Nylon is a synthetic polymer which is based on polyamides. It’s resilient, strong, durable and a tad bit flexible. Another property is that it’s hydroscopic. This means it absorbs liquids. This makes nylon a good choice when you need to dye your printed part in a certain color. It also means that nylon filament has a short shelf live and is difficult to store.
Functional 3D printed parts
Since nylon has such a unique durability to flexibility ratio, it is often used for functional parts. Think of prosthetics, medical equipment, connectors and living hinges.
Nylon has its own distinct pros and cons:
- Nylon is very resilient and durable.
- Excellent strength to flexibility ratio.
- Easily colored / dyed.
- UV resistant and higher chemical resistance than PLA or ABS.
- Nylon is very sensitive to moisture and must be kept dry.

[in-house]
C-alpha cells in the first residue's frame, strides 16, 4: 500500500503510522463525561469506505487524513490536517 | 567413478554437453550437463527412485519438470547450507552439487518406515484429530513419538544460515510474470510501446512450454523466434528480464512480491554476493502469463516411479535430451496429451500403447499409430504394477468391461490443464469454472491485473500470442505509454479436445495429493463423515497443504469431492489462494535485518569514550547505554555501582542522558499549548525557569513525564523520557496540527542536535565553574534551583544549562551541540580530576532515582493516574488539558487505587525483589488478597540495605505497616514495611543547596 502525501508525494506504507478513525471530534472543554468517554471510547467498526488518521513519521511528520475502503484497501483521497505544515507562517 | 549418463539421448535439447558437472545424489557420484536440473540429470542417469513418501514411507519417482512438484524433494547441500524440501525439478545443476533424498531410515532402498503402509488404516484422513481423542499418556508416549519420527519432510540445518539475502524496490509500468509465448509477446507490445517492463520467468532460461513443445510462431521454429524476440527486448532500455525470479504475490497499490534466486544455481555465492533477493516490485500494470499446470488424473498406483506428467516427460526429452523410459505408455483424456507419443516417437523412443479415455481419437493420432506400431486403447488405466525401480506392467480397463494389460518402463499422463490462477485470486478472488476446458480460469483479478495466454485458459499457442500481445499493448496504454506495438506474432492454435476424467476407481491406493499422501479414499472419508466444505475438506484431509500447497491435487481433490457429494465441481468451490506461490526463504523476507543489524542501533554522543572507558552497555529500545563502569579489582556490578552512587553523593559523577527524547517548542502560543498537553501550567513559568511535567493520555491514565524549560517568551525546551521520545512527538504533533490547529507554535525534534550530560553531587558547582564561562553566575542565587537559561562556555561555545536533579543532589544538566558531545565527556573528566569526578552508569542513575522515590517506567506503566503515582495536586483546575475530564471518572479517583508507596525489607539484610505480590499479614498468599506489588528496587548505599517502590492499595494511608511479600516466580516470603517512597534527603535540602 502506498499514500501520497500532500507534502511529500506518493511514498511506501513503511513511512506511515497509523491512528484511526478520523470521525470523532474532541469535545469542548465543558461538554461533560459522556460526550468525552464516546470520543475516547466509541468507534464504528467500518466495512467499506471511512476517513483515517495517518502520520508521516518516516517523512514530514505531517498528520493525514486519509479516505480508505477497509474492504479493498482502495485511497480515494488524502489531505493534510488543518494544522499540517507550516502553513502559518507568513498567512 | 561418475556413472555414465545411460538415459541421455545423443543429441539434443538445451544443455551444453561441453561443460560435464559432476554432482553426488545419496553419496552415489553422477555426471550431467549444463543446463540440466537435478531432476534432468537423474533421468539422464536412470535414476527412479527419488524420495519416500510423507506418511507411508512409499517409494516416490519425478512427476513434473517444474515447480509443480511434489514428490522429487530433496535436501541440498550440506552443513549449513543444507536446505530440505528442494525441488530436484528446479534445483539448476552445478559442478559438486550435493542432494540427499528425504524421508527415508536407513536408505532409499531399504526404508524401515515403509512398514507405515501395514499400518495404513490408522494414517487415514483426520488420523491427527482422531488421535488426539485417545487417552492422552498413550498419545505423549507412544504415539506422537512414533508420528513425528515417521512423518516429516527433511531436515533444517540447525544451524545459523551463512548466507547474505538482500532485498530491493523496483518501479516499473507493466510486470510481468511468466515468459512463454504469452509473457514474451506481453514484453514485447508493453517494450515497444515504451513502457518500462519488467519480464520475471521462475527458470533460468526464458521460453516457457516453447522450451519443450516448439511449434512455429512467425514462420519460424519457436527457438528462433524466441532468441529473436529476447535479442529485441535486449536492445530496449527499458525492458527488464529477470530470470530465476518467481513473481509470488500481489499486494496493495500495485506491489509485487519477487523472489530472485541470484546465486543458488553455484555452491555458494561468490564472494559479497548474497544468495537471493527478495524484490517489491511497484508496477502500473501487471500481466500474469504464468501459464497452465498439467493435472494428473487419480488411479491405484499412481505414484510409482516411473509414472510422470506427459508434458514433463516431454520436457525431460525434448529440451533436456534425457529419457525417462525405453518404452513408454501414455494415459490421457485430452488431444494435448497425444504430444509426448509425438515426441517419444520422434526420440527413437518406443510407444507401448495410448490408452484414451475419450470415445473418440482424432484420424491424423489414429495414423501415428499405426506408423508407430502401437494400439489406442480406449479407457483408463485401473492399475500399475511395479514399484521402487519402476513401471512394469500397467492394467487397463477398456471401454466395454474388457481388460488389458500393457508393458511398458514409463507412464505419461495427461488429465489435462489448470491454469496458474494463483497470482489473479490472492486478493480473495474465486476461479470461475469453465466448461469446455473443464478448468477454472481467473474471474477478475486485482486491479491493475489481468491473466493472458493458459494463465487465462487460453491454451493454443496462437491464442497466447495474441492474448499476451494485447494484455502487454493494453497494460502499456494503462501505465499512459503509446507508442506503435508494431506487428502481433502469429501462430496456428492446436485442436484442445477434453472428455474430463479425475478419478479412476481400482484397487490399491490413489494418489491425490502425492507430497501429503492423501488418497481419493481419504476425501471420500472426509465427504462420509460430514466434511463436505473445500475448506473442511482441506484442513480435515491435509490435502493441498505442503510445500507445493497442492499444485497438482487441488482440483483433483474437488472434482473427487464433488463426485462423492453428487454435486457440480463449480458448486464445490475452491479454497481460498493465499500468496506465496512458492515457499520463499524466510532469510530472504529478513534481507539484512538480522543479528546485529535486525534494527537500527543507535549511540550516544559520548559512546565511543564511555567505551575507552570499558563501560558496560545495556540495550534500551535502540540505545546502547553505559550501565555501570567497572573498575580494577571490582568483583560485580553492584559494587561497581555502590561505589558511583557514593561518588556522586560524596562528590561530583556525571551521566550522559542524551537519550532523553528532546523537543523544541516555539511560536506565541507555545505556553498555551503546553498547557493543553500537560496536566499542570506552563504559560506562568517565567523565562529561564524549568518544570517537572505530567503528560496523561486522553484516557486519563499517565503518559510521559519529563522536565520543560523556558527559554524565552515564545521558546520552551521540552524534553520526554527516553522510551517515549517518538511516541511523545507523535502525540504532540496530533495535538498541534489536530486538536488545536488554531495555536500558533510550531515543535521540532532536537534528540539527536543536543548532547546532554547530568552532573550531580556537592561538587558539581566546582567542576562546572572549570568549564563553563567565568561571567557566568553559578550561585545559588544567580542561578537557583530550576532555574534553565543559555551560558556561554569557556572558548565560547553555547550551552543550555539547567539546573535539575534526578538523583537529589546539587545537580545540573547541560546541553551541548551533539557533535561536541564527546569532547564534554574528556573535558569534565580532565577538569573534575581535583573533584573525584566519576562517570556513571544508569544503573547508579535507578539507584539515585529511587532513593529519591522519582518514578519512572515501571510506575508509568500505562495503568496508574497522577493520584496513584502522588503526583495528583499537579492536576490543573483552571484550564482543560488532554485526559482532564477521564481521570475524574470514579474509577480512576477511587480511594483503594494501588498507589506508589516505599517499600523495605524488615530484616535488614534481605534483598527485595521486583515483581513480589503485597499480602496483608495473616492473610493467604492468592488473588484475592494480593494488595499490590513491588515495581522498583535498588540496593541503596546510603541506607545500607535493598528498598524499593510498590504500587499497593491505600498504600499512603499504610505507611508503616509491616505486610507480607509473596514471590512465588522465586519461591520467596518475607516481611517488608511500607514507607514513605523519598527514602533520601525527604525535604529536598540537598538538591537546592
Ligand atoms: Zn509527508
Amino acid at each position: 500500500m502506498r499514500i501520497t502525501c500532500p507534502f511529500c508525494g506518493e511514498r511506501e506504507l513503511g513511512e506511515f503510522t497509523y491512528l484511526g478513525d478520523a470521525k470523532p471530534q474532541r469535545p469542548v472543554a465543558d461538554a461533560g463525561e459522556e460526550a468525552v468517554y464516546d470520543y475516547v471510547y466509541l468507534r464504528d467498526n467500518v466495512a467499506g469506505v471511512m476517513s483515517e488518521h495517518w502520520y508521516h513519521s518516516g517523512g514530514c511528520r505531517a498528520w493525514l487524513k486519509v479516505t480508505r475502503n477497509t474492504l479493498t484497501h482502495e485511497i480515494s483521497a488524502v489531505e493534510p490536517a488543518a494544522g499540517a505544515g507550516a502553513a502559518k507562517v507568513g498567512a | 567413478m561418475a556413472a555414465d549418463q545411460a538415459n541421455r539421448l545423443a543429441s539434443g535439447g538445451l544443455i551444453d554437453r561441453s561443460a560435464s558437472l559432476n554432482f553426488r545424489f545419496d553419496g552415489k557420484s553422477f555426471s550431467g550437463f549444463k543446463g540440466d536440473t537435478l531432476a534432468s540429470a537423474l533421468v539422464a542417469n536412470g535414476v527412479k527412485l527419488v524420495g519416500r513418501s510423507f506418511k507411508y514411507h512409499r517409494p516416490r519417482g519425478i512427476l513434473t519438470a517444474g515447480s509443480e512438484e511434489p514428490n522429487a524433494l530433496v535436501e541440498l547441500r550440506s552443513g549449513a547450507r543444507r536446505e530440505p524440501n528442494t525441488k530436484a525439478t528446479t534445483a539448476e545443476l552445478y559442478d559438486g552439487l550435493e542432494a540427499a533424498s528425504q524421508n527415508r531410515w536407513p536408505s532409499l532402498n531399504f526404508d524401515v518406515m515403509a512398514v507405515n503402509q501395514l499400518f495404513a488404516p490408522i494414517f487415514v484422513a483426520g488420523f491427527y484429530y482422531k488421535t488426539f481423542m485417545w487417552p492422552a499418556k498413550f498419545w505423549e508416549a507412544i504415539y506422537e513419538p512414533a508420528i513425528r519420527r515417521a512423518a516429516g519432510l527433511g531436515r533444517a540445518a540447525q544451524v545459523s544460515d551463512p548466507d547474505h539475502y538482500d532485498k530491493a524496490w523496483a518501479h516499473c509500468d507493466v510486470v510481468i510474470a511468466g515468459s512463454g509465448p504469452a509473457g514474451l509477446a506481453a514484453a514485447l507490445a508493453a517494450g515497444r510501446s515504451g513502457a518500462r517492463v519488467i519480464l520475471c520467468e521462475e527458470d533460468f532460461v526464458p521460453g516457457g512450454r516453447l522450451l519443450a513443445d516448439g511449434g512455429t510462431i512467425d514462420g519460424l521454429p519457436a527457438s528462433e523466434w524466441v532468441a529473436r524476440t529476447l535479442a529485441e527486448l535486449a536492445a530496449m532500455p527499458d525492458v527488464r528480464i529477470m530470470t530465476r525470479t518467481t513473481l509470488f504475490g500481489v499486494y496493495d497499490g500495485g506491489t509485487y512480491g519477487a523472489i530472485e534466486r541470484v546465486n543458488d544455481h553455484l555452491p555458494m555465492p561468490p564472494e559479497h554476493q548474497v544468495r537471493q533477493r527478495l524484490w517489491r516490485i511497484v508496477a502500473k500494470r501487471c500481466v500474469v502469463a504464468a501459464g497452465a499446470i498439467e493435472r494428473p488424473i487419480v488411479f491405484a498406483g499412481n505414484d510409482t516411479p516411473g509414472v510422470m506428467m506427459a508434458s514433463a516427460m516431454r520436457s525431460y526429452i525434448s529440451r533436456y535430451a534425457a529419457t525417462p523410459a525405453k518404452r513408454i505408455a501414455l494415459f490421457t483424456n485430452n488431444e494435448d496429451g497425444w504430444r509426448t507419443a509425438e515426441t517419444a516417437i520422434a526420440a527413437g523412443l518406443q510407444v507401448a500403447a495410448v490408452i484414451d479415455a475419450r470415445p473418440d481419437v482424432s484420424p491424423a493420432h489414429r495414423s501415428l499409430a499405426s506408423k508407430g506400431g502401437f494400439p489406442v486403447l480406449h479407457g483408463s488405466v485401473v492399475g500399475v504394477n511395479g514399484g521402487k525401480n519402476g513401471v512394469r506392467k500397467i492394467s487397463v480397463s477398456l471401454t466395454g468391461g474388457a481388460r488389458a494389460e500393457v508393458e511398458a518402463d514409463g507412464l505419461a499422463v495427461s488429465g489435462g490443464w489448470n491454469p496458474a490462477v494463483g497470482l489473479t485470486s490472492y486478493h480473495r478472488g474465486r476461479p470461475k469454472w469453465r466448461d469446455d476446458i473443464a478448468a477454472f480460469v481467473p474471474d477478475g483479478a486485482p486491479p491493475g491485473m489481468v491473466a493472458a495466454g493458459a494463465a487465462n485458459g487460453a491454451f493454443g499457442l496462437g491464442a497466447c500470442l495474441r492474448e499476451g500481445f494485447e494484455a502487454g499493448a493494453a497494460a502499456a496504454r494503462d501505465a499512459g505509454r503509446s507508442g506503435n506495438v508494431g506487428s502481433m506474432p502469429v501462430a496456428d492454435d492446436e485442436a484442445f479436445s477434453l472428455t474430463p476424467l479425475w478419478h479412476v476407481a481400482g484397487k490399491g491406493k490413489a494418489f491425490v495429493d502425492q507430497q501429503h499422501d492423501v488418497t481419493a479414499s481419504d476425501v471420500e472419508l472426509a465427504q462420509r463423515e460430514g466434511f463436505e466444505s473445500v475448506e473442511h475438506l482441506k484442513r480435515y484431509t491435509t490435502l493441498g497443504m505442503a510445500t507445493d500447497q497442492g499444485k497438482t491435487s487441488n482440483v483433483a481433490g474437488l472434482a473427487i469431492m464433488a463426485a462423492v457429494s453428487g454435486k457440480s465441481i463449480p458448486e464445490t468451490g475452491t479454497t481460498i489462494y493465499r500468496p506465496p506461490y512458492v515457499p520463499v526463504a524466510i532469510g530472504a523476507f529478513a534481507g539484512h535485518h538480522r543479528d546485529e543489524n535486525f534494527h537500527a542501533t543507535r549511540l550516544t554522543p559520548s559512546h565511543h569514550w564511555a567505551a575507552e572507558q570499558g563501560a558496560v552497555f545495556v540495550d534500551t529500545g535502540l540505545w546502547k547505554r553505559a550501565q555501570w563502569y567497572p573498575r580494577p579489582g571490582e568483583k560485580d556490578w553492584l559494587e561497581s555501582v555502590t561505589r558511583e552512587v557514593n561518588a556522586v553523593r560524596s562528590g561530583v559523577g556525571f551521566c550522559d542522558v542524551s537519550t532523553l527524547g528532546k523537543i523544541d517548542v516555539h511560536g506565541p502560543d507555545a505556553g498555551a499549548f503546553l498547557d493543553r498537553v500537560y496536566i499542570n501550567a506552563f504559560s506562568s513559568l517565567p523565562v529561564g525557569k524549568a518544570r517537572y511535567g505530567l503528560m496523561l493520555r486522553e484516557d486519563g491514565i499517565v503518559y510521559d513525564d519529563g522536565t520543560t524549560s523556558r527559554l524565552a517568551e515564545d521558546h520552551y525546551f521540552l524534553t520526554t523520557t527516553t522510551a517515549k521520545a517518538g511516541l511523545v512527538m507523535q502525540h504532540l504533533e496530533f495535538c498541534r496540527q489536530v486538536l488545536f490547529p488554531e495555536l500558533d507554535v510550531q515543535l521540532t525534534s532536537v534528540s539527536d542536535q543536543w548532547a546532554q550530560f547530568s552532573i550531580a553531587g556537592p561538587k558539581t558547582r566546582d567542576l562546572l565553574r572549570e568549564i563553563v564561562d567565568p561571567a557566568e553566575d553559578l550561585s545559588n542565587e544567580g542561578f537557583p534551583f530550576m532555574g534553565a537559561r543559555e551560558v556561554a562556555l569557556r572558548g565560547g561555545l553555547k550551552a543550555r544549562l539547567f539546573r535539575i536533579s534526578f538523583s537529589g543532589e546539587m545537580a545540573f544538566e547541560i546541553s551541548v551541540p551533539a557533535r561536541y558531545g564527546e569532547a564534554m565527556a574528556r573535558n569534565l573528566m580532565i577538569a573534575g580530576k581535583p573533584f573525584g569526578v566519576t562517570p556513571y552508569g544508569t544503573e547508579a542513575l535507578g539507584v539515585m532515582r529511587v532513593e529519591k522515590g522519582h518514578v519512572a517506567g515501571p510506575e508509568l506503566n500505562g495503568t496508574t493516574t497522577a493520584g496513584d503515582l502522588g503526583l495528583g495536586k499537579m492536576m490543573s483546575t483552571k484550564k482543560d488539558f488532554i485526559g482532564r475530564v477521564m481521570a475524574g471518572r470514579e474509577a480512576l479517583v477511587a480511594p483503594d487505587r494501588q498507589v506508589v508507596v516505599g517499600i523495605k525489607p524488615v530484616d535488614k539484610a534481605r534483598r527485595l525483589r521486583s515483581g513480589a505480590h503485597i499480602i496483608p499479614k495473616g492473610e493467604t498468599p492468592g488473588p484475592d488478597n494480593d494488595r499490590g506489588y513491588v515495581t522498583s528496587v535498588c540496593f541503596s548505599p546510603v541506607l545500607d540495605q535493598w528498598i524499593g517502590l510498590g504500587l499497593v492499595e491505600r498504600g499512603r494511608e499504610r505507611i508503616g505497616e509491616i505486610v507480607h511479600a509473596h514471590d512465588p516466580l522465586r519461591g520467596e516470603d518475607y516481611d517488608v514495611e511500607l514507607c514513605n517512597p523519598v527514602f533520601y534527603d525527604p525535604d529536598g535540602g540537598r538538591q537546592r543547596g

- You’ll need to store nylon filament in a moisture free container or drybox.
- You might need to dry it in an oven prior to printing.
- First layers tends to warp.
- Most nylon brands have a shelf life of max. 12 months.
- Nylon can (potentially) shrink during cooling so printed parts may be less precise.
There are quite a few desktop printers that are capable of printing nylon filament. Due to it’s moisture absorption and being sensitive to temperature changes we recommend to use:
- A print chamber enclosure (temperature controlled would be even better).
- Heated bed not necessary for all nylon filaments (yet preferable).
- Some sort of adhesion spray or glue stick to prevent warping.